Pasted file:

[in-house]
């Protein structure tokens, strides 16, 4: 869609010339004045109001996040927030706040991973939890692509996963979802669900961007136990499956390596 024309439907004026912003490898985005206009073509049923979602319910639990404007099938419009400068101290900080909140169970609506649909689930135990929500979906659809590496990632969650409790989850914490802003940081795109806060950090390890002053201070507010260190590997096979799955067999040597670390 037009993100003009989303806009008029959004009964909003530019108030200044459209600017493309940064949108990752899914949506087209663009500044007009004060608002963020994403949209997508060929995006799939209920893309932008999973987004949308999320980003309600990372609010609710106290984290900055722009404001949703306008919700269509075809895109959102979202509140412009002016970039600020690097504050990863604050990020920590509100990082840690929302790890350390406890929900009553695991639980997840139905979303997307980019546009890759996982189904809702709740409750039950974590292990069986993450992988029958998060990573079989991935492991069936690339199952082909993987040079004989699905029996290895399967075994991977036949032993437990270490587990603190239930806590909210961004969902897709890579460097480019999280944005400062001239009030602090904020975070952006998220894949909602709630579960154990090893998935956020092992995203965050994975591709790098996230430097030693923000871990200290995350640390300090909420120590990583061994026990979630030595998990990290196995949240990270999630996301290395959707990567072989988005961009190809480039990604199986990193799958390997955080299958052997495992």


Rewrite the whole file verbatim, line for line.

[in-house]
């Protein structure tokens, strides 16, 4: 869609010339004045109001996040927030706040991973939890692509996963979802669900961007136990499956390596 024309439907004026912003490898985005206009073509049923979602319910639990404007099938419009400068101290900080909140169970609506649909689930135990929500979906659809590496990632969650409790989850914490802003940081795109806060950090390890002053201070507010260190590997096979799955067999040597670390 037009993100003009989303806009008029959004009964909003530019108030200044459209600017493309940064949108990752899914949506087209663009500044007009004060608002963020994403949209997508060929995006799939209920893309932008999973987004949308999320980003309600990372609010609710106290984290900055722009404001949703306008919700269509075809895109959102979202509140412009002016970039600020690097504050990863604050990020920590509100990082840690929302790890350390406890929900009553695991639980997840139905979303997307980019546009890759996982189904809702709740409750039950974590292990069986993450992988029958998060990573079989991935492991069936690339199952082909993987040079004989699905029996290895399967075994991977036949032993437990270490587990603190239930806590909210961004969902897709890579460097480019999280944005400062001239009030602090904020975070952006998220894949909602709630579960154990090893998935956020092992995203965050994975591709790098996230430097030693923000871990200290995350640390300090909420120590990583061994026990979630030595998990990290196995949240990270999630996301290395959707990567072989988005961009190809480039990604199986990193799958390997955080299958052997495992």